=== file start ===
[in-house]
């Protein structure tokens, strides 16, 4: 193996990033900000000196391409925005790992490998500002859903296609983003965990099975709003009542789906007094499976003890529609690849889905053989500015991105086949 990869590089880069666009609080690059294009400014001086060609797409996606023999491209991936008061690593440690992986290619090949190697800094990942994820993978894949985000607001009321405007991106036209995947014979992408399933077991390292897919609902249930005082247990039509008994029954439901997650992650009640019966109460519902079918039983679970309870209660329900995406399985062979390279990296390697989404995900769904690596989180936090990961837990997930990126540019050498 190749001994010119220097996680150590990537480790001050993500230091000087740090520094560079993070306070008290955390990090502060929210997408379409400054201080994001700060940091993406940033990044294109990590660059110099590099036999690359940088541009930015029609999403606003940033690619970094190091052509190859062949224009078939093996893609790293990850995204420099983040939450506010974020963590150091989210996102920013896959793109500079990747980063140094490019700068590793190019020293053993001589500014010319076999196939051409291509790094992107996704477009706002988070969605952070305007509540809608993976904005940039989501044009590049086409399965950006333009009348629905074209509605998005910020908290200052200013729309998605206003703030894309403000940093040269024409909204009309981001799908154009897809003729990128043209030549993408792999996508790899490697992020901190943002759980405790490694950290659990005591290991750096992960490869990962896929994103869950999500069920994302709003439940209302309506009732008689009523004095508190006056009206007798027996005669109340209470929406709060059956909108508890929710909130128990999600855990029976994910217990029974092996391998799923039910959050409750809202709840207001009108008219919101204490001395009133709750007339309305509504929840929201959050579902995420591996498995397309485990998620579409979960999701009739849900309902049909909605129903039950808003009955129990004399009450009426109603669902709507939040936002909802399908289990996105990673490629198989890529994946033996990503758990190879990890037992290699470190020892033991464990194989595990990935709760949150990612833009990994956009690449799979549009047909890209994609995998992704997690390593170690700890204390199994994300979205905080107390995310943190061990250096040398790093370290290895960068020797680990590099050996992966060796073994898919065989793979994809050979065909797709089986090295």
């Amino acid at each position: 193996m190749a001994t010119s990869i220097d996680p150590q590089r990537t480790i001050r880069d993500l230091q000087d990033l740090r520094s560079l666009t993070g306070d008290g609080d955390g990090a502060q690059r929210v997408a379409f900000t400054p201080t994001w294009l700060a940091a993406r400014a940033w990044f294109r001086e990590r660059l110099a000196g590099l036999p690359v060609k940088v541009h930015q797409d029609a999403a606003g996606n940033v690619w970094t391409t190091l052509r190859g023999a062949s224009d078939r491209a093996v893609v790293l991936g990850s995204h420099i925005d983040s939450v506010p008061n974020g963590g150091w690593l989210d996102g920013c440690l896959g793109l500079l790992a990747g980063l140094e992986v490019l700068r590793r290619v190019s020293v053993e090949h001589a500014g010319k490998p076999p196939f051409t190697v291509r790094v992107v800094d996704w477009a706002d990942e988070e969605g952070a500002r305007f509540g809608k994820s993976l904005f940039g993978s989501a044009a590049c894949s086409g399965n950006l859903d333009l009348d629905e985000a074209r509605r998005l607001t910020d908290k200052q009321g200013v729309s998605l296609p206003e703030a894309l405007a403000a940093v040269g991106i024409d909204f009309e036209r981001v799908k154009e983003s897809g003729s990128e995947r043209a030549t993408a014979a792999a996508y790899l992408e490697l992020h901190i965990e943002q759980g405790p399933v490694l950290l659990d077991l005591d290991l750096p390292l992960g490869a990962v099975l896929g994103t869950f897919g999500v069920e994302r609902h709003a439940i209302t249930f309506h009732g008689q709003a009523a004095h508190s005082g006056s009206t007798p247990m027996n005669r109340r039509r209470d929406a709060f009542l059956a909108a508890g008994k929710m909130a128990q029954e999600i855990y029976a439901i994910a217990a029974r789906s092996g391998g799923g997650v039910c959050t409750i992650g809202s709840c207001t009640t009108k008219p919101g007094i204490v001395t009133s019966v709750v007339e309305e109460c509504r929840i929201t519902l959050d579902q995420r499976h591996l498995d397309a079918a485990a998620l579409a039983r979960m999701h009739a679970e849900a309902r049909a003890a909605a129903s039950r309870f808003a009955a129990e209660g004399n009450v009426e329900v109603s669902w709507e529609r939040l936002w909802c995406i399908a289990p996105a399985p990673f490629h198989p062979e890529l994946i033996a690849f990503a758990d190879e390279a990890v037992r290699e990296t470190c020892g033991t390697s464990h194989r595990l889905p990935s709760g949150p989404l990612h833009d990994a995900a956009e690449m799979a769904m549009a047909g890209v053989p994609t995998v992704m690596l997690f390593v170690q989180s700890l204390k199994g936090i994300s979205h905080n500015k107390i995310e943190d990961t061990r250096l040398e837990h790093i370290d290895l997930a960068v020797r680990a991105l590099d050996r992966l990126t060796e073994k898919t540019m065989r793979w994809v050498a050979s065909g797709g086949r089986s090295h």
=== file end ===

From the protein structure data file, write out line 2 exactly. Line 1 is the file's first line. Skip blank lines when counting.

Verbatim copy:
């Protein structure tokens, strides 16, 4: 193996990033900000000196391409925005790992490998500002859903296609983003965990099975709003009542789906007094499976003890529609690849889905053989500015991105086949 990869590089880069666009609080690059294009400014001086060609797409996606023999491209991936008061690593440690992986290619090949190697800094990942994820993978894949985000607001009321405007991106036209995947014979992408399933077991390292897919609902249930005082247990039509008994029954439901997650992650009640019966109460519902079918039983679970309870209660329900995406399985062979390279990296390697989404995900769904690596989180936090990961837990997930990126540019050498 190749001994010119220097996680150590990537480790001050993500230091000087740090520094560079993070306070008290955390990090502060929210997408379409400054201080994001700060940091993406940033990044294109990590660059110099590099036999690359940088541009930015029609999403606003940033690619970094190091052509190859062949224009078939093996893609790293990850995204420099983040939450506010974020963590150091989210996102920013896959793109500079990747980063140094490019700068590793190019020293053993001589500014010319076999196939051409291509790094992107996704477009706002988070969605952070305007509540809608993976904005940039989501044009590049086409399965950006333009009348629905074209509605998005910020908290200052200013729309998605206003703030894309403000940093040269024409909204009309981001799908154009897809003729990128043209030549993408792999996508790899490697992020901190943002759980405790490694950290659990005591290991750096992960490869990962896929994103869950999500069920994302709003439940209302309506009732008689009523004095508190006056009206007798027996005669109340209470929406709060059956909108508890929710909130128990999600855990029976994910217990029974092996391998799923039910959050409750809202709840207001009108008219919101204490001395009133709750007339309305509504929840929201959050579902995420591996498995397309485990998620579409979960999701009739849900309902049909909605129903039950808003009955129990004399009450009426109603669902709507939040936002909802399908289990996105990673490629198989890529994946033996990503758990190879990890037992290699470190020892033991464990194989595990990935709760949150990612833009990994956009690449799979549009047909890209994609995998992704997690390593170690700890204390199994994300979205905080107390995310943190061990250096040398790093370290290895960068020797680990590099050996992966060796073994898919065989793979994809050979065909797709089986090295």